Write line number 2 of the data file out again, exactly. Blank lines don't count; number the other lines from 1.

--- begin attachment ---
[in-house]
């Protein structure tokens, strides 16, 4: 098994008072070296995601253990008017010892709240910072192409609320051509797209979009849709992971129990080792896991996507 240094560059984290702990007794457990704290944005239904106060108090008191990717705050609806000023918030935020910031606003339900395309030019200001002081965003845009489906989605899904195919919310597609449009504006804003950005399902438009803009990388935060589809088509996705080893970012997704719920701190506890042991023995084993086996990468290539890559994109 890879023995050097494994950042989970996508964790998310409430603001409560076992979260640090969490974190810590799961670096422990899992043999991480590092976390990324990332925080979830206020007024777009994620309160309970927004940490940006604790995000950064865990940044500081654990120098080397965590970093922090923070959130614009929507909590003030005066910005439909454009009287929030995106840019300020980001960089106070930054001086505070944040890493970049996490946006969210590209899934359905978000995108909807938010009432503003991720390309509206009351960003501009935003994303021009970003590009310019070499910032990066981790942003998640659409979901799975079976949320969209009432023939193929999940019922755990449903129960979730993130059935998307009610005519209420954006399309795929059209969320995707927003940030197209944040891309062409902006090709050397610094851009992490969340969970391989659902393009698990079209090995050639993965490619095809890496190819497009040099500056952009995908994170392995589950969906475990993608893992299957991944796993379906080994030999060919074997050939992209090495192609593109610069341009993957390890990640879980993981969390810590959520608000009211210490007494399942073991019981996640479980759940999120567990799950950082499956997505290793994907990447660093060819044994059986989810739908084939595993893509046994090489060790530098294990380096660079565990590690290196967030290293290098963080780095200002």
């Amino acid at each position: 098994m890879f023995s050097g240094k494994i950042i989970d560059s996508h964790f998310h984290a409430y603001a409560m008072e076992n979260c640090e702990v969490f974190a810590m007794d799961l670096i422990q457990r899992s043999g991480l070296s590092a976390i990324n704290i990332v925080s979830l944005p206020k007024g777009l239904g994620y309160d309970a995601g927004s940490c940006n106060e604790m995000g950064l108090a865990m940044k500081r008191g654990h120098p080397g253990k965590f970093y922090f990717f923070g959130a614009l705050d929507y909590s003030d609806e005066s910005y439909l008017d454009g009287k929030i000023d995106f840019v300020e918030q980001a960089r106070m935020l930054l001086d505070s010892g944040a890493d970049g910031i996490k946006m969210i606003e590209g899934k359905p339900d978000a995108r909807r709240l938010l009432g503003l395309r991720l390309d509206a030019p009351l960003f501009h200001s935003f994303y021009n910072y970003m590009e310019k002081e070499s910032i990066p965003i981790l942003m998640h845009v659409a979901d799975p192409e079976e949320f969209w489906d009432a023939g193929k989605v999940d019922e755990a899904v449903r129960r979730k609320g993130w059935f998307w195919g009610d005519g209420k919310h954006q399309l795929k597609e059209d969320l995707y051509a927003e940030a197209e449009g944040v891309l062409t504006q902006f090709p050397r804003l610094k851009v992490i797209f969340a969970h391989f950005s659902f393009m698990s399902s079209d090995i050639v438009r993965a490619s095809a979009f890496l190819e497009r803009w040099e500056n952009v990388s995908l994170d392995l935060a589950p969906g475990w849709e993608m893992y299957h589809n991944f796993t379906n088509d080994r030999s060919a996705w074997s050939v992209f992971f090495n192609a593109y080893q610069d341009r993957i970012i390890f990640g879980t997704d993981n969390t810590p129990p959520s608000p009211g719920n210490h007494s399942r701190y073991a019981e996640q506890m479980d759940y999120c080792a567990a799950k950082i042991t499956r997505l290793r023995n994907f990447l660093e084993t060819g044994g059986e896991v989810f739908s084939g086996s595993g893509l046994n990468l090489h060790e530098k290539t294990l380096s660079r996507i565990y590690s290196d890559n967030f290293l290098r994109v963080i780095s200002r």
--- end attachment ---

């Protein structure tokens, strides 16, 4: 098994008072070296995601253990008017010892709240910072192409609320051509797209979009849709992971129990080792896991996507 240094560059984290702990007794457990704290944005239904106060108090008191990717705050609806000023918030935020910031606003339900395309030019200001002081965003845009489906989605899904195919919310597609449009504006804003950005399902438009803009990388935060589809088509996705080893970012997704719920701190506890042991023995084993086996990468290539890559994109 890879023995050097494994950042989970996508964790998310409430603001409560076992979260640090969490974190810590799961670096422990899992043999991480590092976390990324990332925080979830206020007024777009994620309160309970927004940490940006604790995000950064865990940044500081654990120098080397965590970093922090923070959130614009929507909590003030005066910005439909454009009287929030995106840019300020980001960089106070930054001086505070944040890493970049996490946006969210590209899934359905978000995108909807938010009432503003991720390309509206009351960003501009935003994303021009970003590009310019070499910032990066981790942003998640659409979901799975079976949320969209009432023939193929999940019922755990449903129960979730993130059935998307009610005519209420954006399309795929059209969320995707927003940030197209944040891309062409902006090709050397610094851009992490969340969970391989659902393009698990079209090995050639993965490619095809890496190819497009040099500056952009995908994170392995589950969906475990993608893992299957991944796993379906080994030999060919074997050939992209090495192609593109610069341009993957390890990640879980993981969390810590959520608000009211210490007494399942073991019981996640479980759940999120567990799950950082499956997505290793994907990447660093060819044994059986989810739908084939595993893509046994090489060790530098294990380096660079565990590690290196967030290293290098963080780095200002």